Meeting after meeting after meeting fill my calendar; both in the past and in the future. Unfortunately, these meetings are no longer in person, but online by way of Zooming, Skyping, Vidyoing, etc.

Having a video meeting with one person is very different than having an online meeting with a group of people. When they are one-on-one, it is very easy to make eye contact or pay attention to one’s body language. However, in a group setting, I find it difficult to not shuffle through the view screens in an attempt to make eye contact with one attendee or another knowing full well they have no clue I am looking at them. It is also difficult to read one’s audience when being the speaker.

What I have noticed among meeting-goers is body language. Over the past few months, I have co-hosted several group meetings with many of the same attendees. During one of these meetings, a personal, highly emotional story came out that was followed by myriad questions from several of the audience members.

Although the questions were not of the uncomfortable type, the responses brought on many opinions. Some of those opinions were found to be offensive or different than that of the presenter. As her inner emotions and opinions were being peeled back like an onion, her body language began to change. Her reaction became more and more evident as the minutes went by, and I wondered if others noticed.

Fast Company shared statistics from well-known research that state 55% of communication comes from body language, 38% is in the tone of voice, and 7% is in the actual spoken words. Experts agree that body language and tone of voice play a significant role in how messages are received and how one is perceived.

If you are presenting or partaking in a video style meeting, here are a few tips to keep yourself focused and professional.

Pay attention to your posture! Whether you are leading a conference call or attending one with only occasionally speaking, your body posture matters. When you have good posture, you feel stronger, more alert and more at ease. Put your feet on the floor, sit up straight, and put your camera on your head and shoulders. I have personally observed meeting attendees laying down, lounging on the couch with their laptop on their chest, or in a car. Clearly, posture is not top-of-mind for everyone.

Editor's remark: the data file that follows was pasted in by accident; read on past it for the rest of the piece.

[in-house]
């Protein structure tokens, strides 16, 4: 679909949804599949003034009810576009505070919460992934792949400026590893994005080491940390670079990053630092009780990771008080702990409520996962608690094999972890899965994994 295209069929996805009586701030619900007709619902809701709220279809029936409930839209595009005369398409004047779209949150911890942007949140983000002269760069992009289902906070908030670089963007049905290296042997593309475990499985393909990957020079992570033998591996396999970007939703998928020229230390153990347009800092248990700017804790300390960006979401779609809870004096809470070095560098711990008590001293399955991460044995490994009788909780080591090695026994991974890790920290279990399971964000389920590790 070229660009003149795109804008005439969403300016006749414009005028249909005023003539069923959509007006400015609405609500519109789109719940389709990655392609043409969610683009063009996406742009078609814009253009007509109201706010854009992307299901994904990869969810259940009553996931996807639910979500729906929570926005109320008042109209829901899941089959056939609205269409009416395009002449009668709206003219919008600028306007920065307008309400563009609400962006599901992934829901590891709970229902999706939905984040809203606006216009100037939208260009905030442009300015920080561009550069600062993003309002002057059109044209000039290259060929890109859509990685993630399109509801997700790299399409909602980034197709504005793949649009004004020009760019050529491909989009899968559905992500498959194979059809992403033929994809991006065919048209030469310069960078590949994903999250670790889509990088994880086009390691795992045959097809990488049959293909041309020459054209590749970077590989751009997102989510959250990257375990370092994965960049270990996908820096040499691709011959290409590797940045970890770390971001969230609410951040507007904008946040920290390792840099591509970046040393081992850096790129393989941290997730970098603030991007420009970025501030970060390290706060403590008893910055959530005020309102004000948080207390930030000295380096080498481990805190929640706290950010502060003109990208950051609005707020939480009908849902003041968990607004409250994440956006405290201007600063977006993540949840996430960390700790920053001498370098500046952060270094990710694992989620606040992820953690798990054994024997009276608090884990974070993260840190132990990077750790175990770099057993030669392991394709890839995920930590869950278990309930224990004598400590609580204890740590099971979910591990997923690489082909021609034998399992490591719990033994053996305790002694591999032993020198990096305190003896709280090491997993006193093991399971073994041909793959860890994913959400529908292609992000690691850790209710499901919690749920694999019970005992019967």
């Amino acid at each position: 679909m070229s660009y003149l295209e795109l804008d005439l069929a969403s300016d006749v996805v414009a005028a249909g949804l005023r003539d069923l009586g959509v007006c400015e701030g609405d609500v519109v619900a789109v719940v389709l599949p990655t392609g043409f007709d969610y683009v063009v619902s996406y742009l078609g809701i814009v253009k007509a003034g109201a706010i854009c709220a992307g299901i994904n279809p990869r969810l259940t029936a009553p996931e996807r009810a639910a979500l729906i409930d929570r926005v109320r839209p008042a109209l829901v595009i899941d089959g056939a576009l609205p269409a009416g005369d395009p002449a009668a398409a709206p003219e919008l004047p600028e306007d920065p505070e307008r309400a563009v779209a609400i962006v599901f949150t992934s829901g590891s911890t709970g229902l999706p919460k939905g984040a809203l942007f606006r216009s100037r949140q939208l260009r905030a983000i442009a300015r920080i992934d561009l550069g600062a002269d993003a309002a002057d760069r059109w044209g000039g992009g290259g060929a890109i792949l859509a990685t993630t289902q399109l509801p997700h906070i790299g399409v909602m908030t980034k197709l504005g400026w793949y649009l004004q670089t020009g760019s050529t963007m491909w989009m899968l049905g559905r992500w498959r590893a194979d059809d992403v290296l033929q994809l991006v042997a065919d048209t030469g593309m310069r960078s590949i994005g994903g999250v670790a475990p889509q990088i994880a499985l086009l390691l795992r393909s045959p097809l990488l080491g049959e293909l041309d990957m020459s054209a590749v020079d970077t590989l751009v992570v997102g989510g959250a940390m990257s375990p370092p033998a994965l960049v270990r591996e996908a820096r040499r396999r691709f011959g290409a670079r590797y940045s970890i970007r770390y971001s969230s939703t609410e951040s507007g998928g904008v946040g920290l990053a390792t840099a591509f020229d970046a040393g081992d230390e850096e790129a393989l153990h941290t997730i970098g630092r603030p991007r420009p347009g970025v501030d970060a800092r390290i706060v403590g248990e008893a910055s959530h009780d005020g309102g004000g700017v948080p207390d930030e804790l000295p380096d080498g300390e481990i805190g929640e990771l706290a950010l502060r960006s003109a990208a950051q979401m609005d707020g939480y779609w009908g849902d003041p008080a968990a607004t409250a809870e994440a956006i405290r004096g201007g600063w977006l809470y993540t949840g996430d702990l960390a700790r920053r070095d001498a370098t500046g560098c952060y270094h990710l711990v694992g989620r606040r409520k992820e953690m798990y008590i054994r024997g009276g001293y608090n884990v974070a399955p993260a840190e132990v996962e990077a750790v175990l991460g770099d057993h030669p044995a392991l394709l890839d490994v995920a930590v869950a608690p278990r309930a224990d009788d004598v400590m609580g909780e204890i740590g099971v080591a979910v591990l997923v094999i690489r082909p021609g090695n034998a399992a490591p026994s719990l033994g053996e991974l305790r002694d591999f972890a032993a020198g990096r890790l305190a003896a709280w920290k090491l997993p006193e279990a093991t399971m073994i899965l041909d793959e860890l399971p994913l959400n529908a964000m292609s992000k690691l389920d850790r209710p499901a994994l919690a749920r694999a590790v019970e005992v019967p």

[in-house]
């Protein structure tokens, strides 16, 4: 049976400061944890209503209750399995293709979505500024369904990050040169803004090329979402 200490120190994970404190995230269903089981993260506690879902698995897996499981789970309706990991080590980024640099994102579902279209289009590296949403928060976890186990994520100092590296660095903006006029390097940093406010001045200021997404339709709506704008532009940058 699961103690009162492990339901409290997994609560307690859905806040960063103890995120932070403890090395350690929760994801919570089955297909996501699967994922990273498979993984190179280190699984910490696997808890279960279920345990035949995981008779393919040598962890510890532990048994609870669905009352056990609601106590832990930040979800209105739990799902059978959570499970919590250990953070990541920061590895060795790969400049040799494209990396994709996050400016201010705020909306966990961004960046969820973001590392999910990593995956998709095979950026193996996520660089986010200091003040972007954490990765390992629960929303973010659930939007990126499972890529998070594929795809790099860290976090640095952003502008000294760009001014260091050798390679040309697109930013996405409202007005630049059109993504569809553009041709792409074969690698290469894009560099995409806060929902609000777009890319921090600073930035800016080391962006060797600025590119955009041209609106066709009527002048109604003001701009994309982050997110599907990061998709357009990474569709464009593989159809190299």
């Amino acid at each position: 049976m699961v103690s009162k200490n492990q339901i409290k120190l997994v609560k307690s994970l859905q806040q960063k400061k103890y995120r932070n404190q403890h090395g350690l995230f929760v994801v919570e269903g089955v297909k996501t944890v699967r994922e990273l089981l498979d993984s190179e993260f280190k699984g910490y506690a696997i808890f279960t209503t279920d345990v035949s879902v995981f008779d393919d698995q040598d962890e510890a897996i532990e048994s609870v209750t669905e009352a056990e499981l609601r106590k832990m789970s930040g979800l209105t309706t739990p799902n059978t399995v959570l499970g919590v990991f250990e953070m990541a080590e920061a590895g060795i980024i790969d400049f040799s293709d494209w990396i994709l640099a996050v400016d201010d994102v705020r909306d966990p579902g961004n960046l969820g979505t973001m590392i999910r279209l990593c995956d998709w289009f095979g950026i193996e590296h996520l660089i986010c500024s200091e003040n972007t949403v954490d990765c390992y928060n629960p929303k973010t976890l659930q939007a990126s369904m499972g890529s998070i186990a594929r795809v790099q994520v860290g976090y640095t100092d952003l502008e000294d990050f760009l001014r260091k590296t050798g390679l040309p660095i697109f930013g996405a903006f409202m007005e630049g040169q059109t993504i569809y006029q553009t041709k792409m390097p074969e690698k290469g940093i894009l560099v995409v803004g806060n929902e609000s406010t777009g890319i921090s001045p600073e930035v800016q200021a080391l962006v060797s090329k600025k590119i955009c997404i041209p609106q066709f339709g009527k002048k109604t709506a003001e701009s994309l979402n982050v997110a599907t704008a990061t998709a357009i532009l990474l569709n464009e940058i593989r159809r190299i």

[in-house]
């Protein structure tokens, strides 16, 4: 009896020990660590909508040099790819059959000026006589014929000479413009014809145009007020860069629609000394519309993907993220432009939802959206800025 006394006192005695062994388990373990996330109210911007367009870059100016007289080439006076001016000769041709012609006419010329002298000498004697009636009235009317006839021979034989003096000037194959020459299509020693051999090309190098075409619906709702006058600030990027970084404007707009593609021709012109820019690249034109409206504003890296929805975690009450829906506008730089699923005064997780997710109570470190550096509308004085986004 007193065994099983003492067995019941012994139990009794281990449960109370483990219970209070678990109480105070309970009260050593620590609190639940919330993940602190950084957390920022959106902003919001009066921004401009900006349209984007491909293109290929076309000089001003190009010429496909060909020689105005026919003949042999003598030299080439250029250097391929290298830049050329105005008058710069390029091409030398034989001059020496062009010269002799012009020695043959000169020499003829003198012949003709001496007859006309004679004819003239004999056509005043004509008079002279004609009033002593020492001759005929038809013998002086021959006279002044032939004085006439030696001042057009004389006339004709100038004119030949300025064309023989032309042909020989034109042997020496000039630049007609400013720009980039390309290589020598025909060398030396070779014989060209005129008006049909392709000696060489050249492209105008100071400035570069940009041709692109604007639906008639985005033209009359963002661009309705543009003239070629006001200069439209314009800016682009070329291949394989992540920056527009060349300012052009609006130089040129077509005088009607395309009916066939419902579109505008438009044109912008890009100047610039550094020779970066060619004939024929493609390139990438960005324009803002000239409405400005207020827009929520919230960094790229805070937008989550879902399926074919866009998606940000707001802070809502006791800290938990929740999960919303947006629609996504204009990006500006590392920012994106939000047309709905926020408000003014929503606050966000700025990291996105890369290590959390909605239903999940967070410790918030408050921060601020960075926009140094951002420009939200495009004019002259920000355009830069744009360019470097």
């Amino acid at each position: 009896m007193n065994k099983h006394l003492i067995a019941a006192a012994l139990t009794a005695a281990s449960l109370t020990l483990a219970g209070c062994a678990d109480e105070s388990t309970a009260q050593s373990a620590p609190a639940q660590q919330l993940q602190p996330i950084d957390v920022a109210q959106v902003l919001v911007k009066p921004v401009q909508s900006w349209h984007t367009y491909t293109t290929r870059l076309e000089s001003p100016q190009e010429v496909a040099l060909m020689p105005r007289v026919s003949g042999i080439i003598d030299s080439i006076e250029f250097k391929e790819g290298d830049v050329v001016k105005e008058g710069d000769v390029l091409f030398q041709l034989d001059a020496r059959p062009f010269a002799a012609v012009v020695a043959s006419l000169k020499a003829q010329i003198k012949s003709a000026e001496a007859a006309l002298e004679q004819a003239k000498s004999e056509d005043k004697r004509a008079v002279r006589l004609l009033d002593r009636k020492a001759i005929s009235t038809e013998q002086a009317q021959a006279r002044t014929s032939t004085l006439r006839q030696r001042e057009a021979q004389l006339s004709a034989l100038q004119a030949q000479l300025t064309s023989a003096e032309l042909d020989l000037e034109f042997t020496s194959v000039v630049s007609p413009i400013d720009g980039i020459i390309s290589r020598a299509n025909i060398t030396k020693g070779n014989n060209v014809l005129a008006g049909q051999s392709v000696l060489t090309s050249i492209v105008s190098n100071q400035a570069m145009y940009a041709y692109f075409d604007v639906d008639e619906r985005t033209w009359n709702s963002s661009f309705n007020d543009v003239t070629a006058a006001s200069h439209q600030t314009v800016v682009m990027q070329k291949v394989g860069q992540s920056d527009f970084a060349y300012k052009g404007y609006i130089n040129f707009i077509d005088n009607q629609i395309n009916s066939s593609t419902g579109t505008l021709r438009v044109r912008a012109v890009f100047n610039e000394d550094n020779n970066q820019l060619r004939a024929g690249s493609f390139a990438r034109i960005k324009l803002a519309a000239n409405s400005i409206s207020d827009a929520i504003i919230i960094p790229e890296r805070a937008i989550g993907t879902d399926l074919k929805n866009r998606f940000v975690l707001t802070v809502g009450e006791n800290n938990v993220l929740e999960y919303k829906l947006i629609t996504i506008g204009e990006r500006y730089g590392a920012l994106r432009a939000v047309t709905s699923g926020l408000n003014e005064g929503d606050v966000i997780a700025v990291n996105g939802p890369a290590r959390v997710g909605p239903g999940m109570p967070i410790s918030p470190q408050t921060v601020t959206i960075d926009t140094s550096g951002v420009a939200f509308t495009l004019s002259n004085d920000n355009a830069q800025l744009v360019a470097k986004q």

Breathe! If your posture is good, then breathing becomes easier. It is shown that breathing deeply and methodically affects one’s stress level in a positive manner. So, if these video meetings make you nervous, don't forget to breathe!

Eye contact, although difficult, is powerful. During some of the meetings I have attended, I will private message someone to say I am looking at them, so they look up and make eye contact briefly. That quick smile and acknowledgment builds the social bonding and trust level. Lack of confidence is conveyed when eye contact is avoided.

One must be mindful of facial expressions when video meeting! This cannot be stressed enough. Do not make faces that show disgust or anger in what is being said by others. Likewise, laughing at what another said is just as disrespectful if done in jest. Let your face and shoulders remain as neutral as possible.

Lastly, an easy one, speak up! People need to hear you, so get close to your microphone and speak loudly. Nothing is more frustrating that seeing a mouth moving and not hearing the words.

Oh, one other thing . . . be on time!

Kristen Asleson is owner of Midwest Virtual Assistants. Send comments and ideas to news@postbulletin.com.Kristen Asleson is owner of Midwest Virtual Assistants. Send comments and ideas to news@postbulletin.com.